Most students are first taught standard analysis, and the might learn about NSA later on. However, what has kept NSA from becoming the standard? At least from what I've been told, it is much more ...
0
votes
1answer
52 views

What is the origin of the name Hermitian and Unitary matrix?

A matrix $H$ is Hermitian if $H ^\dagger = H$. A matrix $U$ is Unitary if $U^\dagger=U^{-1}$. My question is: Why do we name matrices of such properties Hermitian and Unitary? These names are ...
4
votes
2answers
58 views

Where do hash functions come from?

I have some basic understanding of how hash functions work, however, I have no idea of how mathematicians created them. Were them a byproduct of a non cryptografics related research or were them a ...
1
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0answers
65 views

Theorems in math that have lead to significant development in other areas of mathematics? [closed]

Several theorems in mathematics are guided by a sheer curiosity, but at times, certain tools are created out of necessity. Are there any theorems in mathematics, that although bear, have no ...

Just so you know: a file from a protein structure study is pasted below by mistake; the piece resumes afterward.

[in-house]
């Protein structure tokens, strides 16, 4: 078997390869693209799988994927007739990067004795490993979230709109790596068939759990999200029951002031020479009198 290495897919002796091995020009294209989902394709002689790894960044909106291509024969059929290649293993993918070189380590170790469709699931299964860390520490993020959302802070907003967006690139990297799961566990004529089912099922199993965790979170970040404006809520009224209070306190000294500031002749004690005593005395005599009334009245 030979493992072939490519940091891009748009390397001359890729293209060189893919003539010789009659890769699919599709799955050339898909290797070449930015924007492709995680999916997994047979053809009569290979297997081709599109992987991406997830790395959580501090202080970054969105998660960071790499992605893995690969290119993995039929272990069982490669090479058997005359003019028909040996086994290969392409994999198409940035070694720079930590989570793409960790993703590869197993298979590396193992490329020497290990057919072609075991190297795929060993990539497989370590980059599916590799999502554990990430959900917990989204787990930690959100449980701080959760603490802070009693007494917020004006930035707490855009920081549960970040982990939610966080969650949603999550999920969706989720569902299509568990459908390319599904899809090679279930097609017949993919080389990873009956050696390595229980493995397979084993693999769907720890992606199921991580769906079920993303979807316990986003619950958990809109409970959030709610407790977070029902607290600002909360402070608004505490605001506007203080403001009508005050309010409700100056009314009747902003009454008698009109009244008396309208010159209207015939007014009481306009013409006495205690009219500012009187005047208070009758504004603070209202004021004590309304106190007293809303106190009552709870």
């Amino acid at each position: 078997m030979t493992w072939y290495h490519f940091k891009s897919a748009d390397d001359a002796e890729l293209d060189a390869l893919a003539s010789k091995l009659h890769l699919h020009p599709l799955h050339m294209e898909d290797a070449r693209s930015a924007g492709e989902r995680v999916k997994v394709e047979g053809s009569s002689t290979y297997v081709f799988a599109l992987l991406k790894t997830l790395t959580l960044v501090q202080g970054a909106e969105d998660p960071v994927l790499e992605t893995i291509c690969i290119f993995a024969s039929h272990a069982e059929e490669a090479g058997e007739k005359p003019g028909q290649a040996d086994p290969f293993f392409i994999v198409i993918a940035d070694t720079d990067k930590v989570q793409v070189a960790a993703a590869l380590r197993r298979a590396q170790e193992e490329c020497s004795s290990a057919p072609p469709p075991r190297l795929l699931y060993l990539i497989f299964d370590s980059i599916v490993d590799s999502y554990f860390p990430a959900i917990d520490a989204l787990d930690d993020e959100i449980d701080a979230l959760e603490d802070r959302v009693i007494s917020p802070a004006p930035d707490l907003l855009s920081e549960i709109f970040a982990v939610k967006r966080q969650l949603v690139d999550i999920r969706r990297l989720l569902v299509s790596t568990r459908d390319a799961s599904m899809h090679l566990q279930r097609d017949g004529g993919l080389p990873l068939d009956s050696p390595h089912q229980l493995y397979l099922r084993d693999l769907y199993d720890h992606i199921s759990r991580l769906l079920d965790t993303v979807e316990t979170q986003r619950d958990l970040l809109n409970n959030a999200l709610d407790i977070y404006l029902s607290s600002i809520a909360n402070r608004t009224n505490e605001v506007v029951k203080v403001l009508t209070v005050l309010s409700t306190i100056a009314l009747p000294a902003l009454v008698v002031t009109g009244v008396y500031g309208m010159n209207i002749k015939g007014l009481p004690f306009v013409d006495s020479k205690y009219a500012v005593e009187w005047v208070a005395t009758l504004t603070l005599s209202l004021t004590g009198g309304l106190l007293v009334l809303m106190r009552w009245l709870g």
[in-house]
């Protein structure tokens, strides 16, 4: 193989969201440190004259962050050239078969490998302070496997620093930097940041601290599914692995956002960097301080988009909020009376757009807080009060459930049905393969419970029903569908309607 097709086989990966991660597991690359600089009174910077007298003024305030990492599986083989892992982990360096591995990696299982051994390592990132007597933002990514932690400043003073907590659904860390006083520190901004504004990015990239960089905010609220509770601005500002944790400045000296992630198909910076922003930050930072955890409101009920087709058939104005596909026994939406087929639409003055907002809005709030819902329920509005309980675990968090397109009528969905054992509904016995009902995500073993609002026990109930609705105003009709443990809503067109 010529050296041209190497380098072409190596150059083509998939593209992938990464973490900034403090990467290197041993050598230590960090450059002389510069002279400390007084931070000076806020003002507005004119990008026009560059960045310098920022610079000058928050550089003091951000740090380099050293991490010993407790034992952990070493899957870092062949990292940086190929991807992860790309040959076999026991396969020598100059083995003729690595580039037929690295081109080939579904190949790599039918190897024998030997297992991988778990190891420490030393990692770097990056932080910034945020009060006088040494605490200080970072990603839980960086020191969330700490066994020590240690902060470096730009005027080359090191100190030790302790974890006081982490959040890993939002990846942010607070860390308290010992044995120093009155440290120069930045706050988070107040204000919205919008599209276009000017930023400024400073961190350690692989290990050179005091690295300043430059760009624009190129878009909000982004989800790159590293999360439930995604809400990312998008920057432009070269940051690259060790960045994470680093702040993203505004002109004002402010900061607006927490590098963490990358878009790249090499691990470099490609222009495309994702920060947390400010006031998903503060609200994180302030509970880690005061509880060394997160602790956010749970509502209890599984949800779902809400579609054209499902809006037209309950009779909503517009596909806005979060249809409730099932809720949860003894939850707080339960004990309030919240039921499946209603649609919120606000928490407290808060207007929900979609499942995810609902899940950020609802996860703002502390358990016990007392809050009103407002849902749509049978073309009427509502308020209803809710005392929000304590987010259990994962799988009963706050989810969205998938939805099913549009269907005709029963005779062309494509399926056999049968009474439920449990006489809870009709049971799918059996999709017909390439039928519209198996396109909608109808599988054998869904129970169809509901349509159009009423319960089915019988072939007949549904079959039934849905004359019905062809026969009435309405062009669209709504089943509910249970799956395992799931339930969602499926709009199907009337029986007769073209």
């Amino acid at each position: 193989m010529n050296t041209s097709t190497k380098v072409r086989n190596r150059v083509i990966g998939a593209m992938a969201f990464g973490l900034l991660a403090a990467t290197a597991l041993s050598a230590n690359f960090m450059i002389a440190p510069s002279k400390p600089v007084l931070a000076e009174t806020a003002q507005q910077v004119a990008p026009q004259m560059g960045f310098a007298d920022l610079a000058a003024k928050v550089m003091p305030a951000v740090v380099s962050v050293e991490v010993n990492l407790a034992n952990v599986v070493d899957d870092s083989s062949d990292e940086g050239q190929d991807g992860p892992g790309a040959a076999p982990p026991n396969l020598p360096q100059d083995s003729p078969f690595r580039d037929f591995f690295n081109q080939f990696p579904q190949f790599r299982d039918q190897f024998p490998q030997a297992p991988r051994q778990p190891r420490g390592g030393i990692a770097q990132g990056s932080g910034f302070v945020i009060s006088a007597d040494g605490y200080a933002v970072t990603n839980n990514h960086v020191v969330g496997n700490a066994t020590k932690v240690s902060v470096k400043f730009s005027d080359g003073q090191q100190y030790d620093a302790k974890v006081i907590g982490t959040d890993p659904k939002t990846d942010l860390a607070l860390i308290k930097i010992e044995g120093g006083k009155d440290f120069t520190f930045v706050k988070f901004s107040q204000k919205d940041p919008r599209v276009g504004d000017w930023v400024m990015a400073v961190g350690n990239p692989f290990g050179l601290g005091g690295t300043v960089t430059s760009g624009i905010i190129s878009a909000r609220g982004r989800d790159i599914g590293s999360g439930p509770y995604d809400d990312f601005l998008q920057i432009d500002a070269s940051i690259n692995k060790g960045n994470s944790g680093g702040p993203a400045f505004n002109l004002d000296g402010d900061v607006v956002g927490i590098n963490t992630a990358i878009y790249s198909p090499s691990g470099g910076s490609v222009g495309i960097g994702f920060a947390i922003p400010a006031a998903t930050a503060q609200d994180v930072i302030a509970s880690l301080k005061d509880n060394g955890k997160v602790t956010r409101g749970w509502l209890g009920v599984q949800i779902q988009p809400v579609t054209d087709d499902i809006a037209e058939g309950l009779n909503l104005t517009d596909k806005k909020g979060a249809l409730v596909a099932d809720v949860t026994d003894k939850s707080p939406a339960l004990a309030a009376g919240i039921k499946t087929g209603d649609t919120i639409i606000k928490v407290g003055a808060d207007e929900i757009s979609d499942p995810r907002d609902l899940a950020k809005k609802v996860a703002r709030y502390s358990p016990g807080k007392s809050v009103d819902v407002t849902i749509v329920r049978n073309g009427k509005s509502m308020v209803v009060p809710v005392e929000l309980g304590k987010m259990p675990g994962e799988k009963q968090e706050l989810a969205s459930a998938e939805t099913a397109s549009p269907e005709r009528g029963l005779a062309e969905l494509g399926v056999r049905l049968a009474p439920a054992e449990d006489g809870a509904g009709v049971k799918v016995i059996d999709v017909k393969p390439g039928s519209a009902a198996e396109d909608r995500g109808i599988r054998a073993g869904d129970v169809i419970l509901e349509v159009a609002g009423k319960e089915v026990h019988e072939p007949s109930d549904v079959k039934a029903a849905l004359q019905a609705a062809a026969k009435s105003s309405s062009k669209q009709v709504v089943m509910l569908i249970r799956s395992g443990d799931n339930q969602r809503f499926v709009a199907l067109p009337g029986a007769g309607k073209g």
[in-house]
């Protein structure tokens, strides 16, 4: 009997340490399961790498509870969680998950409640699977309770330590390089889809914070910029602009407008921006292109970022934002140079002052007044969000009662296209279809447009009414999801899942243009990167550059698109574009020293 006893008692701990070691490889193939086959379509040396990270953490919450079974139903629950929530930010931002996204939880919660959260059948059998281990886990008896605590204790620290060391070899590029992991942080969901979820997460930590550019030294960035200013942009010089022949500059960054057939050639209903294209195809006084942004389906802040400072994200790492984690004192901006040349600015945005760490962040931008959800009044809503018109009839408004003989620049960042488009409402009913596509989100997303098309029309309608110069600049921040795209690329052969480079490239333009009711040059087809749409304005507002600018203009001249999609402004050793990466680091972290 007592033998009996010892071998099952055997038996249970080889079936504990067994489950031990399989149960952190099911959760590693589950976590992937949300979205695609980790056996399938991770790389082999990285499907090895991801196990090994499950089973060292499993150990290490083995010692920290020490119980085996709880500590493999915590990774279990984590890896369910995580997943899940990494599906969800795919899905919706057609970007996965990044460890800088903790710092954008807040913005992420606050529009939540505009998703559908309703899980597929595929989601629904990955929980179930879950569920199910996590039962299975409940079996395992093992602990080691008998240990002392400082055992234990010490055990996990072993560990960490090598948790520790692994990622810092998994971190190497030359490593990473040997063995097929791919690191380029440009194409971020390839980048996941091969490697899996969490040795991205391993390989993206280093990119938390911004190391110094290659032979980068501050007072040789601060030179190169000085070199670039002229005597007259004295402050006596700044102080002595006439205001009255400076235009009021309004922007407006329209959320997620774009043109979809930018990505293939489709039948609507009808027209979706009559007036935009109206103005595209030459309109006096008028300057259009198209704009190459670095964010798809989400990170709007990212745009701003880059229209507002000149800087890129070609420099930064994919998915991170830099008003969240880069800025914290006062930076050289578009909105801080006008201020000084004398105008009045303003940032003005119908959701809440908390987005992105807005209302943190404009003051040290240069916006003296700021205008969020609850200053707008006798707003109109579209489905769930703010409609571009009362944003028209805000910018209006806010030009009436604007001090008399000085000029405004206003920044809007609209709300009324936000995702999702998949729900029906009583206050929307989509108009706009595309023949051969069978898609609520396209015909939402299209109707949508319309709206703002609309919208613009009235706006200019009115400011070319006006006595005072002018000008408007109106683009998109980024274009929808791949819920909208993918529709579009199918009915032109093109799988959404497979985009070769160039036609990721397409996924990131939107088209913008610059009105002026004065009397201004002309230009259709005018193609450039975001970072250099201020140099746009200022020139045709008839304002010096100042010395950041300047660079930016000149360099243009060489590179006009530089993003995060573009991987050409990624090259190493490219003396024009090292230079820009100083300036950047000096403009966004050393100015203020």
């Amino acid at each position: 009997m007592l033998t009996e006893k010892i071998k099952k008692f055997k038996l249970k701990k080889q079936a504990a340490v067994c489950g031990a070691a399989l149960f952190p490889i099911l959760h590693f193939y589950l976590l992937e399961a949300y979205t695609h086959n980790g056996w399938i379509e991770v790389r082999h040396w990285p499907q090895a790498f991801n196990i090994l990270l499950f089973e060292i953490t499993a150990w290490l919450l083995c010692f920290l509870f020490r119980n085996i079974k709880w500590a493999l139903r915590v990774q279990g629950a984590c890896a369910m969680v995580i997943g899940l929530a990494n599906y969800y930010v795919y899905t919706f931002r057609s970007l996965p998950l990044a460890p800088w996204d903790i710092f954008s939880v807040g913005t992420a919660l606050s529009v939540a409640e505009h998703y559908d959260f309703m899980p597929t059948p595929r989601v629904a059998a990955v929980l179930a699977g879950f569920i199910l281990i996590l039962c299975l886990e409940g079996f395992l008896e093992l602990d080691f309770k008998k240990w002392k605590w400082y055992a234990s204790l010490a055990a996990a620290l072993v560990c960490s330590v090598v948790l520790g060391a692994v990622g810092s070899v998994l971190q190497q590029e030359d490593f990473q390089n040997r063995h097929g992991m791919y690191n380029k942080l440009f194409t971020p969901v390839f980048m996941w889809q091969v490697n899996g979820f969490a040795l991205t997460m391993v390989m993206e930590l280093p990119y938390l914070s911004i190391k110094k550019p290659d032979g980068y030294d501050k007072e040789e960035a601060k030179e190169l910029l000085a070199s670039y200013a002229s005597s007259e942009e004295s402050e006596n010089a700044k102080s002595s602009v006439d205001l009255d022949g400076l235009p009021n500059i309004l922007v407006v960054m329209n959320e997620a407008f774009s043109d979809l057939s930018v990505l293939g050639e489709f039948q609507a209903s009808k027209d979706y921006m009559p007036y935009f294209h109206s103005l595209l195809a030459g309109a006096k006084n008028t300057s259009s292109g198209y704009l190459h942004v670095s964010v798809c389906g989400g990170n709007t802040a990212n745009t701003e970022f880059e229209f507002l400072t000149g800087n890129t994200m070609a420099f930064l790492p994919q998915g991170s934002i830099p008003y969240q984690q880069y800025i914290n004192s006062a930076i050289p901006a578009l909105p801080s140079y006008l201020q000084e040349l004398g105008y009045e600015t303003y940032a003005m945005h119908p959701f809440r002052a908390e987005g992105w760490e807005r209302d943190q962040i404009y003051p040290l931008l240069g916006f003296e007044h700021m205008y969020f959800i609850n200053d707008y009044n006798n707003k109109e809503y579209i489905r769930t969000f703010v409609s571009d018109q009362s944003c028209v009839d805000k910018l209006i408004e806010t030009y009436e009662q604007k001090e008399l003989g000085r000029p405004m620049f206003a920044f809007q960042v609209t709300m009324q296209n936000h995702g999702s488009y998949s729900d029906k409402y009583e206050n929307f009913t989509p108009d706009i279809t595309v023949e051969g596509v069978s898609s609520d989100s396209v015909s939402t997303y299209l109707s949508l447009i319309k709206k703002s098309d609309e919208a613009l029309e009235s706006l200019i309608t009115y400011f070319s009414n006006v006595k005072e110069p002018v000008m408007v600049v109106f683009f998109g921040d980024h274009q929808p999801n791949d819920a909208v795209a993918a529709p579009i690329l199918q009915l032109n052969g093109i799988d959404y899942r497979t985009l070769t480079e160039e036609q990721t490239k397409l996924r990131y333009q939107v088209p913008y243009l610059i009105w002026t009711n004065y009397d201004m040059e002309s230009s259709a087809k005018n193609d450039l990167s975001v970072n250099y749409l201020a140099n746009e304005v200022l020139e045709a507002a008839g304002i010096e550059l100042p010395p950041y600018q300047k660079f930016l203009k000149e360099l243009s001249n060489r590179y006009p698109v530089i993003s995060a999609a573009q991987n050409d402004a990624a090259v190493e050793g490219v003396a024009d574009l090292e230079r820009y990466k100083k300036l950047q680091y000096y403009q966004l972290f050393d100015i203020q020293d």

1
vote
10answers
953 views

What's an example of an infinitesimal?

If you want to use infinitesimals to teach calculus, what kind of example of an infinitesimal can you give them? What I am asking for are specific techniques for explaining infinitesimals to students, ...
2
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0answers
31 views

Trying to understand how Lehmer's method represents a simplification of Meissel's method for counting primes

My question stems from a wikipedia article on prime counting. The details on Meissel's method can be found in the wikipedia article. As I understand, Meissel proposed two formulas which I asked ...
4
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2answers
126 views

Peano Arithmetic before Gödel

If I understand correctly, Gödel was the one to discover how to encode finite sequences of integers in Peano Arithmetic, with his Chinese Remainder Theorem trick (his "beta function"). As a ...
15
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4answers
679 views

What did Whitehead and Russell's “Principia Mathematica” achieve?

In philosophical contexts, the Principia Mathematica is sometimes held in high regard as a demonstration of a logical system. But what did Whitehead and Russell's Principia Mathematica achieve for ...
3
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1answer
65 views

Why Frobenis concerned the groups which today called “Frobenius Group”?

From their work, it seems that the Ancient mathematicians were investigating a mathematical object not as a fun, but to solve some problem occurred in earlier work of someone. Lagrange, Galois, Abel ...